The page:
Although factors like bandwidth, power usage, and the number of (kilo)meters reach are important considerations with wireless communication for microcontrollers, latency should be another important factor to pay attention to. This is especially true for projects like controllers where round-trip latency and instant response to an input are essential, but where do you find the latency number in datasheets? This is where [Michael Orenstein] and [Scott] over at Electric UI found a lack of data, especially when taking software stacks into account. In other words, it was time to do some serious benchmarking.
The question to be answered here was specifically how fast a one-way wireless user interaction can be across three levels of payload sizes (12, 128, and 1024 bytes). The effective latency is measured from when the input is provided on the transmitter, and the receiver has processed it and triggered the relevant output pin. The internal latency was also measured by having a range of framework implementations respond to an external interrupt and drive a GPIO pin high. Even this test on an STM32F429 MCU already showed that, for example, the STM32 low-level (LL) framework is much faster than the stm32duino one.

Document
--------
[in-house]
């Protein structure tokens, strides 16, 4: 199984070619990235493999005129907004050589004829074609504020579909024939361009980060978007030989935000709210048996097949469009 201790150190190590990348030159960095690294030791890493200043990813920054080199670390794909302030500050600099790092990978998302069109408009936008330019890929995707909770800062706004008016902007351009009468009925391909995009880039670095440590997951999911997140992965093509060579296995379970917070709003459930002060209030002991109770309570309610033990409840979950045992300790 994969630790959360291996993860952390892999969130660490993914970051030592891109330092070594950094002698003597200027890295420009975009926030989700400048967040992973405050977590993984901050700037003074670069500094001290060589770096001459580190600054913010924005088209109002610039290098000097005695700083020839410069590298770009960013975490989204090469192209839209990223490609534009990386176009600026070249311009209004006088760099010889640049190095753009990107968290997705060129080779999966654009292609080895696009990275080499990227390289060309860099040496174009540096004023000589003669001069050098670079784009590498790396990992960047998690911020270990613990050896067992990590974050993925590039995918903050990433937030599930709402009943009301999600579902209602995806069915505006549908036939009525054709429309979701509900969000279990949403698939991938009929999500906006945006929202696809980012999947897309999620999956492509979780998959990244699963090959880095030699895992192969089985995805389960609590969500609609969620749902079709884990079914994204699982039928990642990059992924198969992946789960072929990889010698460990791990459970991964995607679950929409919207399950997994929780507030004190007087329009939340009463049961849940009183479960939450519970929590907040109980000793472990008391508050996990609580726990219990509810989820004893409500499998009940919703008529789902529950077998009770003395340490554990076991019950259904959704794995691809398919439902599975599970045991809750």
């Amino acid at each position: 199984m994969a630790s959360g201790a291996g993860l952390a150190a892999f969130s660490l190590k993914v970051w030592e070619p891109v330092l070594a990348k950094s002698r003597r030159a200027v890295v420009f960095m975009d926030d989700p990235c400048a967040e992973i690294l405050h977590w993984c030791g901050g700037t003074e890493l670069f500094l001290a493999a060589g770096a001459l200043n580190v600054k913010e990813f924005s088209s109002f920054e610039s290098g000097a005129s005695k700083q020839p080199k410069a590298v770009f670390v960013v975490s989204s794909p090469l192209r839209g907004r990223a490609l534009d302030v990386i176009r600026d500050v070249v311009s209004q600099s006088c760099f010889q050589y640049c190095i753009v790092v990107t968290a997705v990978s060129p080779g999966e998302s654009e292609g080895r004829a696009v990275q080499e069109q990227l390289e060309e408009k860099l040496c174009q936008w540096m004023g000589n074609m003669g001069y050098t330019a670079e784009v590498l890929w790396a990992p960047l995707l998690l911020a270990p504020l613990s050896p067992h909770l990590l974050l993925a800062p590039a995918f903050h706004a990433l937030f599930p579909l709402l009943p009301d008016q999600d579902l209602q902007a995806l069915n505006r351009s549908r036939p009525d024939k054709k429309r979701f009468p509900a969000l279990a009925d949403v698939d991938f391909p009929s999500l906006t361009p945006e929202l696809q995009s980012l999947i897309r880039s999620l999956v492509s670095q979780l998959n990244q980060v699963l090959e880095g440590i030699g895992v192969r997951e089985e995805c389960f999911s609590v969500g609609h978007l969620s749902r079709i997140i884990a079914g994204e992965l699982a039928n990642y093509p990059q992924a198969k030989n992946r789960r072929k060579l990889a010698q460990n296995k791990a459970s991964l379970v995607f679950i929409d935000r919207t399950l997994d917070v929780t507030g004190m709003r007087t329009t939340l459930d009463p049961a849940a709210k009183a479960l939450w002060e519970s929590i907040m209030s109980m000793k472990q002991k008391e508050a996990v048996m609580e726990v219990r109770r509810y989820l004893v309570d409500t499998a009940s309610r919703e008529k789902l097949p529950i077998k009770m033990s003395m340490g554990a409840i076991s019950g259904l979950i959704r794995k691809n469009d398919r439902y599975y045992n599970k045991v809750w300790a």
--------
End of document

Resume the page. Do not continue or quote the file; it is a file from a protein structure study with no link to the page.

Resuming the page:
After a bit more checking for overhead within the MCU itself with various approaches, the actual tests were performed. The tests involved modules for SiK, LoRa, nRF24, Bluetooth SPP (ESP32, HC-5), Bluetooth LE (Bluedroid & NimBLE on ESP32, as well as the nRF52), ESP-NOW (ESP32), 802.15.4 (used by Zigbee, Matter, Thread, etc.) and of course WiFi. The software stack used had a big impact on some of these, such as for BLE, but WiFi differed a lot on the ESP32, whether using TCP or overlaying Websockets (about 10x slower).
What’s clear is that to get low latency with wireless communication you need to do more than just pick the right technology or module, but also understand and work with the entire software stack to tweak and optimize it for the best performance. For those interested in the raw data, firmware, and post-processing scripts, these can be found on GitHub.